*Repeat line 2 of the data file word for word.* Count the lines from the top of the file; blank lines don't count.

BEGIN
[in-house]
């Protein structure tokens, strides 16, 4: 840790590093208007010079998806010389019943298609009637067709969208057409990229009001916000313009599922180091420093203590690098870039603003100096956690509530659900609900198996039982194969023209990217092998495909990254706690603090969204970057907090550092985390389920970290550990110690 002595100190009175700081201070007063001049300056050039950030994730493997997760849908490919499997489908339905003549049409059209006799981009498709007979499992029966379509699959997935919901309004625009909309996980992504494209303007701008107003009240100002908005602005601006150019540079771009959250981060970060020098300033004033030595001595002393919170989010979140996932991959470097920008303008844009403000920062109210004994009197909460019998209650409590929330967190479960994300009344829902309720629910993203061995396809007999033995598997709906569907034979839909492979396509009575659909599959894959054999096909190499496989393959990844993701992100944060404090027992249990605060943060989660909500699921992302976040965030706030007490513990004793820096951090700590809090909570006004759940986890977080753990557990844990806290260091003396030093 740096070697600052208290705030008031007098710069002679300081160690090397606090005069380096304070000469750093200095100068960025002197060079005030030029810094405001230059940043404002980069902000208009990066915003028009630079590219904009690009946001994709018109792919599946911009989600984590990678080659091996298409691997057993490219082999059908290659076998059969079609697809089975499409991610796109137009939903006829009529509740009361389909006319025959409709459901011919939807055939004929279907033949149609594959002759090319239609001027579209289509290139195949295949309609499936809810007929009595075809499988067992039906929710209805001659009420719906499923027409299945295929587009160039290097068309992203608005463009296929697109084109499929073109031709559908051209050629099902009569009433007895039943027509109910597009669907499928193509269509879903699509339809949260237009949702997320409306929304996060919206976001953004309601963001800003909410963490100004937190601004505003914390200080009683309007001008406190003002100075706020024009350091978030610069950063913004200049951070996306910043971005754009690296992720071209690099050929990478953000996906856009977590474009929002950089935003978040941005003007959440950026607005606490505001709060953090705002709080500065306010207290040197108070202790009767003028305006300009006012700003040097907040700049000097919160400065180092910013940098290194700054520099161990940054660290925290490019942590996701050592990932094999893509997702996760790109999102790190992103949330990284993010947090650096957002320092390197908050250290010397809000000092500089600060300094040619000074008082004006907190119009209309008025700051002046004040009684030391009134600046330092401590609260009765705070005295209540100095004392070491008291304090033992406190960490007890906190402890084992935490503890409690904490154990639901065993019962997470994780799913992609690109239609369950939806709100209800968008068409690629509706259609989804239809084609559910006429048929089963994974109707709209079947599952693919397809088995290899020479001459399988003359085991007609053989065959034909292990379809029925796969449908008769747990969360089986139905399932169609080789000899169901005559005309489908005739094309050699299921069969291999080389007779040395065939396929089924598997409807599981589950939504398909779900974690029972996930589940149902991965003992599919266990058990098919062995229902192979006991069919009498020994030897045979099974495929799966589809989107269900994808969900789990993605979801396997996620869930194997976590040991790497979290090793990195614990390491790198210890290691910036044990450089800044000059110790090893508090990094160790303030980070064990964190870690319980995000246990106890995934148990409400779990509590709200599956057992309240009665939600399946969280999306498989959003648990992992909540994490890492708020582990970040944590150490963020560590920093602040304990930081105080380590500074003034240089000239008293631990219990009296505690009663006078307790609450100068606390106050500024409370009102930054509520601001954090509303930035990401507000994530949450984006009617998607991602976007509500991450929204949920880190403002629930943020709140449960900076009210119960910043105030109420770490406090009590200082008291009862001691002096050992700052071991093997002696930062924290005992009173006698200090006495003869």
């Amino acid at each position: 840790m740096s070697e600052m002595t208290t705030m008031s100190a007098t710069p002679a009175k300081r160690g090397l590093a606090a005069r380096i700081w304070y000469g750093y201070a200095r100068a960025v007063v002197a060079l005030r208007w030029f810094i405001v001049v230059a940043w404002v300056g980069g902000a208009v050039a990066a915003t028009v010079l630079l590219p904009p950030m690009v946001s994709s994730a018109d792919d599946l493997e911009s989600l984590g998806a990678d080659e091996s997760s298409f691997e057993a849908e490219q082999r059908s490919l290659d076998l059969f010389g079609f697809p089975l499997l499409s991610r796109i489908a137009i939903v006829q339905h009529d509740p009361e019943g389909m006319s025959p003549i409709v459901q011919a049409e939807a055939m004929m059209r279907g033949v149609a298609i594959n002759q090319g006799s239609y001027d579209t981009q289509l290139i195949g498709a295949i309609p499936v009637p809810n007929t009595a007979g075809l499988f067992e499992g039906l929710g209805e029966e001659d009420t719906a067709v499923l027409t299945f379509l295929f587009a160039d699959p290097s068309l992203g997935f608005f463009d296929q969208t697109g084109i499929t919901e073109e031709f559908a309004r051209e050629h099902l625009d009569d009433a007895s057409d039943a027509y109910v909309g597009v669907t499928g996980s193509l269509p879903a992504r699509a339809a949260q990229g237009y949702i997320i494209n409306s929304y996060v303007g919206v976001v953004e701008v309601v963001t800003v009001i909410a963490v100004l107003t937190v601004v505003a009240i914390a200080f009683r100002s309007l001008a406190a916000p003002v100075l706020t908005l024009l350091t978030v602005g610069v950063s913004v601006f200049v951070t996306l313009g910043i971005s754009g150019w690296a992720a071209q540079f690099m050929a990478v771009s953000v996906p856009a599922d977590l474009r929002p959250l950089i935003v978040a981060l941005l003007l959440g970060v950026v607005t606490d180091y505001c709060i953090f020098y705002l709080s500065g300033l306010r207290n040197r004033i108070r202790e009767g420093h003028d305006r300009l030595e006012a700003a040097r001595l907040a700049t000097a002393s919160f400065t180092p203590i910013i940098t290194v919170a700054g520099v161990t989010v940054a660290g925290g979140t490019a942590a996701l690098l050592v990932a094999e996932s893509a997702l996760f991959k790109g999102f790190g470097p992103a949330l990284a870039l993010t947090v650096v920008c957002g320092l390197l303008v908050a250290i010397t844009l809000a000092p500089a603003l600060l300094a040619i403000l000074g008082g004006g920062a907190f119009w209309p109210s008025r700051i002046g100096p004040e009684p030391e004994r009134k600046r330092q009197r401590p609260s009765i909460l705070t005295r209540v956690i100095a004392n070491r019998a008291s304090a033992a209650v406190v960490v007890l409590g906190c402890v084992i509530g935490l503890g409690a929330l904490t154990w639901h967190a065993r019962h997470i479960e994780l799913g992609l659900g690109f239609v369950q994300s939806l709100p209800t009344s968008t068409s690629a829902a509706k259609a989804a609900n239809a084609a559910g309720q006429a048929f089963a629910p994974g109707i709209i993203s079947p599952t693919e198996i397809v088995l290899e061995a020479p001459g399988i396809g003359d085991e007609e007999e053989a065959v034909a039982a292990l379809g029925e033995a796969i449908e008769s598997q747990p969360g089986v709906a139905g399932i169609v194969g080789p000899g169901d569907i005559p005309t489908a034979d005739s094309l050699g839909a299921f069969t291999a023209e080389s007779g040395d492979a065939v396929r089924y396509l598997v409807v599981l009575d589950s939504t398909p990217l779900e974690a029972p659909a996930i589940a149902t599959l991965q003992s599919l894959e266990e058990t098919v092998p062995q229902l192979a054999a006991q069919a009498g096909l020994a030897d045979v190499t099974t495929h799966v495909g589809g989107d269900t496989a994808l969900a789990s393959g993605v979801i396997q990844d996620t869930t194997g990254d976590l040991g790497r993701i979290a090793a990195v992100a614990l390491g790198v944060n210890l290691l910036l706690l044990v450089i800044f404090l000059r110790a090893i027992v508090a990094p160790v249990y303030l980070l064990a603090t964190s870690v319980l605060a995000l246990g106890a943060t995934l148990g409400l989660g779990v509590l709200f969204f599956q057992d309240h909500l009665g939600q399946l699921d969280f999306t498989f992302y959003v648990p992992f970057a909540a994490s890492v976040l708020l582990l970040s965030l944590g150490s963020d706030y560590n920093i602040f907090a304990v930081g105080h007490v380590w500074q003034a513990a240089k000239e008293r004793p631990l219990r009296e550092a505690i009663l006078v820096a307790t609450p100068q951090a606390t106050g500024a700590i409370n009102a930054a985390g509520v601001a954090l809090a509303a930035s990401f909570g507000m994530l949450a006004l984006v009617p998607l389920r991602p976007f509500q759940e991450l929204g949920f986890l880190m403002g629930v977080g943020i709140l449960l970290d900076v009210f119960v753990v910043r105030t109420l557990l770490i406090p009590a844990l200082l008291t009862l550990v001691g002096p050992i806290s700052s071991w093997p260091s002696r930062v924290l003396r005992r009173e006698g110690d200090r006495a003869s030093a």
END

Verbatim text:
């Protein structure tokens, strides 16, 4: 840790590093208007010079998806010389019943298609009637067709969208057409990229009001916000313009599922180091420093203590690098870039603003100096956690509530659900609900198996039982194969023209990217092998495909990254706690603090969204970057907090550092985390389920970290550990110690 002595100190009175700081201070007063001049300056050039950030994730493997997760849908490919499997489908339905003549049409059209006799981009498709007979499992029966379509699959997935919901309004625009909309996980992504494209303007701008107003009240100002908005602005601006150019540079771009959250981060970060020098300033004033030595001595002393919170989010979140996932991959470097920008303008844009403000920062109210004994009197909460019998209650409590929330967190479960994300009344829902309720629910993203061995396809007999033995598997709906569907034979839909492979396509009575659909599959894959054999096909190499496989393959990844993701992100944060404090027992249990605060943060989660909500699921992302976040965030706030007490513990004793820096951090700590809090909570006004759940986890977080753990557990844990806290260091003396030093 740096070697600052208290705030008031007098710069002679300081160690090397606090005069380096304070000469750093200095100068960025002197060079005030030029810094405001230059940043404002980069902000208009990066915003028009630079590219904009690009946001994709018109792919599946911009989600984590990678080659091996298409691997057993490219082999059908290659076998059969079609697809089975499409991610796109137009939903006829009529509740009361389909006319025959409709459901011919939807055939004929279907033949149609594959002759090319239609001027579209289509290139195949295949309609499936809810007929009595075809499988067992039906929710209805001659009420719906499923027409299945295929587009160039290097068309992203608005463009296929697109084109499929073109031709559908051209050629099902009569009433007895039943027509109910597009669907499928193509269509879903699509339809949260237009949702997320409306929304996060919206976001953004309601963001800003909410963490100004937190601004505003914390200080009683309007001008406190003002100075706020024009350091978030610069950063913004200049951070996306910043971005754009690296992720071209690099050929990478953000996906856009977590474009929002950089935003978040941005003007959440950026607005606490505001709060953090705002709080500065306010207290040197108070202790009767003028305006300009006012700003040097907040700049000097919160400065180092910013940098290194700054520099161990940054660290925290490019942590996701050592990932094999893509997702996760790109999102790190992103949330990284993010947090650096957002320092390197908050250290010397809000000092500089600060300094040619000074008082004006907190119009209309008025700051002046004040009684030391009134600046330092401590609260009765705070005295209540100095004392070491008291304090033992406190960490007890906190402890084992935490503890409690904490154990639901065993019962997470994780799913992609690109239609369950939806709100209800968008068409690629509706259609989804239809084609559910006429048929089963994974109707709209079947599952693919397809088995290899020479001459399988003359085991007609053989065959034909292990379809029925796969449908008769747990969360089986139905399932169609080789000899169901005559005309489908005739094309050699299921069969291999080389007779040395065939396929089924598997409807599981589950939504398909779900974690029972996930589940149902991965003992599919266990058990098919062995229902192979006991069919009498020994030897045979099974495929799966589809989107269900994808969900789990993605979801396997996620869930194997976590040991790497979290090793990195614990390491790198210890290691910036044990450089800044000059110790090893508090990094160790303030980070064990964190870690319980995000246990106890995934148990409400779990509590709200599956057992309240009665939600399946969280999306498989959003648990992992909540994490890492708020582990970040944590150490963020560590920093602040304990930081105080380590500074003034240089000239008293631990219990009296505690009663006078307790609450100068606390106050500024409370009102930054509520601001954090509303930035990401507000994530949450984006009617998607991602976007509500991450929204949920880190403002629930943020709140449960900076009210119960910043105030109420770490406090009590200082008291009862001691002096050992700052071991093997002696930062924290005992009173006698200090006495003869």